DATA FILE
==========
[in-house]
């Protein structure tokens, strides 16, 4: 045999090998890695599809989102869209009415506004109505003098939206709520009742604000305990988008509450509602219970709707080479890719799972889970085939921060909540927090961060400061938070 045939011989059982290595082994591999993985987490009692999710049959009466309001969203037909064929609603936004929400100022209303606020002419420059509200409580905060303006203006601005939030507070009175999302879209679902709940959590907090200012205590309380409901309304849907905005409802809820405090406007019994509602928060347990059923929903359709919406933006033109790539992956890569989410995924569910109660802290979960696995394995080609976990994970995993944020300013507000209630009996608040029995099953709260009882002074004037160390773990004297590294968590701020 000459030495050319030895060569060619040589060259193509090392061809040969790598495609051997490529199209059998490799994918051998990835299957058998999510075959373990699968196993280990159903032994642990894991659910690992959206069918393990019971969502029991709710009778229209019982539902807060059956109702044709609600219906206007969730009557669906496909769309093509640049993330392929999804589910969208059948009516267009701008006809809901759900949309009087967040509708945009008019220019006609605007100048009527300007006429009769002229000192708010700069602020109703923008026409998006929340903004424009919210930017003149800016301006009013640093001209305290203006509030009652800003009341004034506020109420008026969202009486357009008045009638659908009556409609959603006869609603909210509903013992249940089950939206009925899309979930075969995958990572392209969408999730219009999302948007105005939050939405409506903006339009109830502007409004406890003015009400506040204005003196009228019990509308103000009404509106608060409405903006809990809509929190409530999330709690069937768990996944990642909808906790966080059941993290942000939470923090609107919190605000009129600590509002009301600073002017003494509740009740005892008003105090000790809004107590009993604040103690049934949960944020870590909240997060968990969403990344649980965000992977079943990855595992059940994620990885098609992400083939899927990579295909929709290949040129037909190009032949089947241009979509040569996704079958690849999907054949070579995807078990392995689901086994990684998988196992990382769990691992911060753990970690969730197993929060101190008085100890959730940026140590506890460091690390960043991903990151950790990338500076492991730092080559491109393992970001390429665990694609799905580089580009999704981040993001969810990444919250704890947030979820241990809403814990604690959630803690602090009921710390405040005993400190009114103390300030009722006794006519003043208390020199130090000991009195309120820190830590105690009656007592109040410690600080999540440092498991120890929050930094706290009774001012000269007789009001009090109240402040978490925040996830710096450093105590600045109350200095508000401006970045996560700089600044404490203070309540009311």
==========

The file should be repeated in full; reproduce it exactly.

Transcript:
[in-house]
């Protein structure tokens, strides 16, 4: 045999090998890695599809989102869209009415506004109505003098939206709520009742604000305990988008509450509602219970709707080479890719799972889970085939921060909540927090961060400061938070 045939011989059982290595082994591999993985987490009692999710049959009466309001969203037909064929609603936004929400100022209303606020002419420059509200409580905060303006203006601005939030507070009175999302879209679902709940959590907090200012205590309380409901309304849907905005409802809820405090406007019994509602928060347990059923929903359709919406933006033109790539992956890569989410995924569910109660802290979960696995394995080609976990994970995993944020300013507000209630009996608040029995099953709260009882002074004037160390773990004297590294968590701020 000459030495050319030895060569060619040589060259193509090392061809040969790598495609051997490529199209059998490799994918051998990835299957058998999510075959373990699968196993280990159903032994642990894991659910690992959206069918393990019971969502029991709710009778229209019982539902807060059956109702044709609600219906206007969730009557669906496909769309093509640049993330392929999804589910969208059948009516267009701008006809809901759900949309009087967040509708945009008019220019006609605007100048009527300007006429009769002229000192708010700069602020109703923008026409998006929340903004424009919210930017003149800016301006009013640093001209305290203006509030009652800003009341004034506020109420008026969202009486357009008045009638659908009556409609959603006869609603909210509903013992249940089950939206009925899309979930075969995958990572392209969408999730219009999302948007105005939050939405409506903006339009109830502007409004406890003015009400506040204005003196009228019990509308103000009404509106608060409405903006809990809509929190409530999330709690069937768990996944990642909808906790966080059941993290942000939470923090609107919190605000009129600590509002009301600073002017003494509740009740005892008003105090000790809004107590009993604040103690049934949960944020870590909240997060968990969403990344649980965000992977079943990855595992059940994620990885098609992400083939899927990579295909929709290949040129037909190009032949089947241009979509040569996704079958690849999907054949070579995807078990392995689901086994990684998988196992990382769990691992911060753990970690969730197993929060101190008085100890959730940026140590506890460091690390960043991903990151950790990338500076492991730092080559491109393992970001390429665990694609799905580089580009999704981040993001969810990444919250704890947030979820241990809403814990604690959630803690602090009921710390405040005993400190009114103390300030009722006794006519003043208390020199130090000991009195309120820190830590105690009656007592109040410690600080999540440092498991120890929050930094706290009774001012000269007789009001009090109240402040978490925040996830710096450093105590600045109350200095508000401006970045996560700089600044404490203070309540009311």